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Palladian Villas
18th-century English edition of The Four Books on Architecture
16th-century Italian edition of The Four Books on Architecture

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Vitruvius, The Ten Books on Architecture
Alberti, On the Art of Building in Ten Books

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Andrea Palladio, The Four Books on Architecture (1570)

Book II: Which contains drawings of many houses designed by him within and outside the city and the designs of the ancient houses of the Greeks and Latins

Chapter XI. On Choosing the Site for Buildings on Country Estates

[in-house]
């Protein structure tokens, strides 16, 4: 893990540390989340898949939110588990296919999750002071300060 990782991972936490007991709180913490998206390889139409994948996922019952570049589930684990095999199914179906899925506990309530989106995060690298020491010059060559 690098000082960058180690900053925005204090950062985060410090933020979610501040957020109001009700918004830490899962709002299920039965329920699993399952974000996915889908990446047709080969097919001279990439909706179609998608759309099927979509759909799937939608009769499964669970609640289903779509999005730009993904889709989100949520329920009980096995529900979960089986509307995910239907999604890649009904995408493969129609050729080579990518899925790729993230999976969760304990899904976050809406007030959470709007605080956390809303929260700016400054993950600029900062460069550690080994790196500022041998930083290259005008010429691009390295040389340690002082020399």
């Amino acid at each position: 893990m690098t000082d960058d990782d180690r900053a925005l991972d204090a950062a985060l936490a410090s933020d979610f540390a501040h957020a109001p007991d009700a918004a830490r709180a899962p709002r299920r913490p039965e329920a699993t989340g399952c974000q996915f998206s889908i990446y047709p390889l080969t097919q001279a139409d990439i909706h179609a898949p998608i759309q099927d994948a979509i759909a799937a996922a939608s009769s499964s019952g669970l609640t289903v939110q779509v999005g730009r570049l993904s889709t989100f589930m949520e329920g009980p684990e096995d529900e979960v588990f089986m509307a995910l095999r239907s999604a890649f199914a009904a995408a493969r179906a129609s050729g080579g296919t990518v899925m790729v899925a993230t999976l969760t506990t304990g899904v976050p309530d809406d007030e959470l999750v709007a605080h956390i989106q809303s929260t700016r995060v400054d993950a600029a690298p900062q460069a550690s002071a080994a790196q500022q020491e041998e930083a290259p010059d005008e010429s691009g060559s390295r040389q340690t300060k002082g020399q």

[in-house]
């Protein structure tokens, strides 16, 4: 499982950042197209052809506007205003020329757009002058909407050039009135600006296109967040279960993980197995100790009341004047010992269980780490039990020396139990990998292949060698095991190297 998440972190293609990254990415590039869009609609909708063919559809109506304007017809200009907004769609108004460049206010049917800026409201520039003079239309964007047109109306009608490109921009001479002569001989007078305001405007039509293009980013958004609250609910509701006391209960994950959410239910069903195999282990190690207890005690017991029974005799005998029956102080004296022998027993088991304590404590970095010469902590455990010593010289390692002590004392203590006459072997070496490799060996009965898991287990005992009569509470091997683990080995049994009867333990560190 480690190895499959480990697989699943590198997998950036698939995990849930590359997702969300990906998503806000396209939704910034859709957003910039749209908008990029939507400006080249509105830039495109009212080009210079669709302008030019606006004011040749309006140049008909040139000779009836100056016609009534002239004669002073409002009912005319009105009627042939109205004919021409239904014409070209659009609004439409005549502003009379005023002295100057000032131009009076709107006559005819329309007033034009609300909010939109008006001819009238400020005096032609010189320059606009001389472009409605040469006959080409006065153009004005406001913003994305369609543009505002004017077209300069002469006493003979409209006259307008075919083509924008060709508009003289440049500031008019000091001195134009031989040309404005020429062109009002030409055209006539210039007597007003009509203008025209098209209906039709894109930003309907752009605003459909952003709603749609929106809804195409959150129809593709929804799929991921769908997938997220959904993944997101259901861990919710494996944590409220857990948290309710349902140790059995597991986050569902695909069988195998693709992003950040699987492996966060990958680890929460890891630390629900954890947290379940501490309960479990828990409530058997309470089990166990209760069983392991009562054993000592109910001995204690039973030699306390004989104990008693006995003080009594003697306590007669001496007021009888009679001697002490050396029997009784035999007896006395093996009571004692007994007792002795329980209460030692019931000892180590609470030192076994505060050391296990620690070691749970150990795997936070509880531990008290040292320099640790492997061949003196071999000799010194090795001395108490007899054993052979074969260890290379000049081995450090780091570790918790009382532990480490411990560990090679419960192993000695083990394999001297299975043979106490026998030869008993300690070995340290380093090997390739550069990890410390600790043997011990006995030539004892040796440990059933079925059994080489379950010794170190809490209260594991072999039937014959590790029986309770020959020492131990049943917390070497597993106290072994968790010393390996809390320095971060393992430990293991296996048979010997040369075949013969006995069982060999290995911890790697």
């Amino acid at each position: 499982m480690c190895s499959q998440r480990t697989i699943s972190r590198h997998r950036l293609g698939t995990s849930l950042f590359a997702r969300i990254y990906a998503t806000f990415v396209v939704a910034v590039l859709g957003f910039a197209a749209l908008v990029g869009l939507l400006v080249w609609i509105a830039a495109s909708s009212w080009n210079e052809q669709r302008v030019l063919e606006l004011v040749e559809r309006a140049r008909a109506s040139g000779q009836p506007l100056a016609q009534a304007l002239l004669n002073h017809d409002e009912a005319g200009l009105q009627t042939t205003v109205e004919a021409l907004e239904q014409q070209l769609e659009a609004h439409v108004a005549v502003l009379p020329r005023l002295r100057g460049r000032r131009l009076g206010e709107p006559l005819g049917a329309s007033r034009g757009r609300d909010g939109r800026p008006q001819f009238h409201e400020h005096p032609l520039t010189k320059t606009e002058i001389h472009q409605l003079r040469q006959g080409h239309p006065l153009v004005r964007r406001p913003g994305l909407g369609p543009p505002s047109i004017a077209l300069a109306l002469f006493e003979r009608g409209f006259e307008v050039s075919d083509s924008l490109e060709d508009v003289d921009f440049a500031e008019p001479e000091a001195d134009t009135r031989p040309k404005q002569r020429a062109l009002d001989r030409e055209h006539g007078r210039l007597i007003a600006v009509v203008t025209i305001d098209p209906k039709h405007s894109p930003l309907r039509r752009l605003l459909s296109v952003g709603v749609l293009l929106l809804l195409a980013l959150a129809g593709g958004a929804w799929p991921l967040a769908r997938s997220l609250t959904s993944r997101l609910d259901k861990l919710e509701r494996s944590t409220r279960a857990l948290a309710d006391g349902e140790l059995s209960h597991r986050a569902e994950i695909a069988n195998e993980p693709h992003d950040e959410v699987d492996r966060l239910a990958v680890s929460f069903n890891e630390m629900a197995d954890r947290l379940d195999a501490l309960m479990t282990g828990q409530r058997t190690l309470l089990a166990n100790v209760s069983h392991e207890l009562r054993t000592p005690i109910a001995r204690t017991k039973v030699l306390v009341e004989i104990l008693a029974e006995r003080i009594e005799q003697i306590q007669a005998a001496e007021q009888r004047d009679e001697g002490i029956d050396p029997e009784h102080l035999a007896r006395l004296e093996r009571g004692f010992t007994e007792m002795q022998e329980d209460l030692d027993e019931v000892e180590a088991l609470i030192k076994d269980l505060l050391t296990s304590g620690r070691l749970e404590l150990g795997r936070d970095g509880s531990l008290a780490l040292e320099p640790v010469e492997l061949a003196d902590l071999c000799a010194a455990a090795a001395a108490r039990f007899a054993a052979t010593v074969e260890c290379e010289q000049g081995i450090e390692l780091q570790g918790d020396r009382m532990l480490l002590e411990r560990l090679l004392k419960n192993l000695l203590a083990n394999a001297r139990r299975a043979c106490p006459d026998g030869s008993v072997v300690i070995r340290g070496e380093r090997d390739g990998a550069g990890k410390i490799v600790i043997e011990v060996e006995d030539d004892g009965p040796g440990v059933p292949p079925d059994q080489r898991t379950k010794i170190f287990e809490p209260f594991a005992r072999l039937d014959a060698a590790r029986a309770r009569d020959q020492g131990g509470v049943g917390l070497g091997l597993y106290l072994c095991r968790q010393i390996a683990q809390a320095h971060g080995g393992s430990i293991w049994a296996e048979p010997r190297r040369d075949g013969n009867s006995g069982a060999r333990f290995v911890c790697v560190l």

Houses in cities really are splendid and convenient for the gentleman, since he has to live in them throughout the period that he needs for the administration of the community and running his own affairs. But he will perhaps find the buildings on his estate [casa di villa] no less useful and comforting, where he will pass the rest of the time watching over and improving his property and increasing his wealth through his skill in farming, and where, by means of the exercise that one usually takes on the country estate [villa] on foot or on horseback, his body will more readily maintain its healthiness and strength, and where, finally, someone whose spirit is tired by the aggravations of the city will be revitalized, soothed, and will be able to attend in tranquility to the study of literature and quiet contemplation; similarly, this was why the sensible men of the ancient world made a habit of withdrawing frequently to such places where, visited by brilliant friends and relatives, they could easily pursue that good life which they could enjoy there since they had lodgings, gardens, fountains, and similar soothing locales, and above all their own virtu. Consequently, having completed the discussion of town houses with the help of Almighty God, it is appropriate that we move on to buildings in the country where family and private business mainly takes place. But, before we come to the design of these, it seems to me particularly relevant to discuss the site and location to be chosen for those buildings and their planning [compartimento]; since we are not (as it usually the case in towns) enclosed by fixed and predetermined boundaries such as public walls and those of neighbors, it is the business of the sensible architect to investigate and assess a convenient and healthy location with the greatest care and diligence, because we stay in the country mainly in the summer when our bodies grow weak and sick because of the heat even in the healthiest spots. First of all, then, a site should be chosen that is as convenient as possible in relation to the estate, preferably at the center, so that the owner can, without much difficulty, oversee and improve his lands around it, and its produce can conveniently be carried to the owner’s house by the laborers. It will be most convenient and attractive if it can be built on a river, because the produce can be carried cheaply by boat to the city at any time, and it will satisfy the needs of the household and the animals; this will also make it very cool in the summer and will be a lovely sight, and is both useful and pleasing in that one can irrigate the grounds, the gardens, and the orchards [bruolo], which are the soul and delight of the estate. But if one cannot have navigable rivers, one must try to build near other forms of running water, which must, above all, be at a distance from water that is stagnant and does not flow, because it produces foul air; we can easily avoid it if we building in elevation and healthy locations, that is, where the air is moved by the continuous blowing of the wind and the land, because of its incline, is cleansed of its damp and noxious vapors so that the inhabitants remain healthy, happy, and of good complexion and are not annoyed by mosquitoes and other small insects that are produced by the decomposition of stagnant and marshy water….One must not build in valleys enclosed by mountains because the building hidden in valleys, besides not having great vistas and being invisible from a distance, have no presence or splendor, and are exceedingly unhealthy because the earth, saturated by the showers that fall there, emits vapors which are noxious to the mind and body; the spirit is weakened by them and the joints and tendons wasted away, and what is stored in granaries will rot because of the excessive humidity. Besides all this, if the sun shines there, the heat caused by the reflection of its rays will be excessive, and if it does not, the continuous shade will make the people seem stupid and have unpleasant complexions. Again the winds will be too fierce if they enter these valleys as though through narrow channels; and if they do not blow, the air concentrated there will become dense and unhealthy. When it is essential to build on a hill, one must select a site that faces a temperate region of the sky and does not lie continually in the shade of the larger hills; nor should it suffer the heat of two suns, as it were, because the sun constantly bounces off some rocky outcrop nearby, since in either case it will be dismal to live there. Finally when choosing the site for the building on the estate one must bear in mind all those considerations that relate to selecting a site in the city, because the city is nothing more or less than some great house and, contrariwise, the house is a small city.